For claims of the existence of a higher being, miraculous events, faith healing etc. then it's reasonable to ask for evidence, surely. Especially if such claims contradict what we think we know about our universe from the evidence we have to date.

Cheers - GM
Boss Cat

Yes I kind of agree about experience and capacity being part of nature and nurture; I disagree that that's it though, too deterministic a view of human nature and one which does not allow for personal responsibility in my view - but that's a different discussion, anyone want to start it.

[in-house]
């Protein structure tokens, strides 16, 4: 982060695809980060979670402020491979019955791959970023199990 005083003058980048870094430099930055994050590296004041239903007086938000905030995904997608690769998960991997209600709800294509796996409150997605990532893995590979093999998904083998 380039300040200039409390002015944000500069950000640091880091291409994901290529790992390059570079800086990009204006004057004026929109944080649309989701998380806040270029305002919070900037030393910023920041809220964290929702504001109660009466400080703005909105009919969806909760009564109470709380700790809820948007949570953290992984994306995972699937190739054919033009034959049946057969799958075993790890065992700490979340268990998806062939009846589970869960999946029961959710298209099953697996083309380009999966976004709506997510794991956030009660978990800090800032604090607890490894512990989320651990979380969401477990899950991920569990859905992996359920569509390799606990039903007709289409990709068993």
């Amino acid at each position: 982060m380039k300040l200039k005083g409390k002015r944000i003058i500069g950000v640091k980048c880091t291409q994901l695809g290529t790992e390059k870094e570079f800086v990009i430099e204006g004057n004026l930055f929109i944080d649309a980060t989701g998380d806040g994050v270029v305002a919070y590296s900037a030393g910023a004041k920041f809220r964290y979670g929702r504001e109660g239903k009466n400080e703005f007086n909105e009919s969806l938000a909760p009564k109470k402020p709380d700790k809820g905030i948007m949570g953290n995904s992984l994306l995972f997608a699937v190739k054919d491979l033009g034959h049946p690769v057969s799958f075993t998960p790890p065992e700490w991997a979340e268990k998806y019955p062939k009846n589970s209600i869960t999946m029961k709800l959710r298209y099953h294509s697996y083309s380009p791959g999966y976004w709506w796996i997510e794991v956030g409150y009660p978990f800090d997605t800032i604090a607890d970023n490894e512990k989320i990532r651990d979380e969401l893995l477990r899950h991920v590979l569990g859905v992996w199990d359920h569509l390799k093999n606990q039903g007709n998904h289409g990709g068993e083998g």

I disagree though that only cast iron evidence is enough to provoke thought and discussion, though I think it is human nature to leap on those things that back up what you think anyway.  For example I did this myself the other day.  I am completely agnostic on the afterlife and even if there is one I think it nothing like anything we can imagine.  NDE's freak me out and do not accord with my own ideas so when there was some research suggesting some material explanations I was interested.  Now it was not - by the researchers conclusive and it did not really take into account some features of NDE's but I thought it good evidence that there is a materialistic explanation.  Shifted me a bit, but firmly in the direction I wanted to go.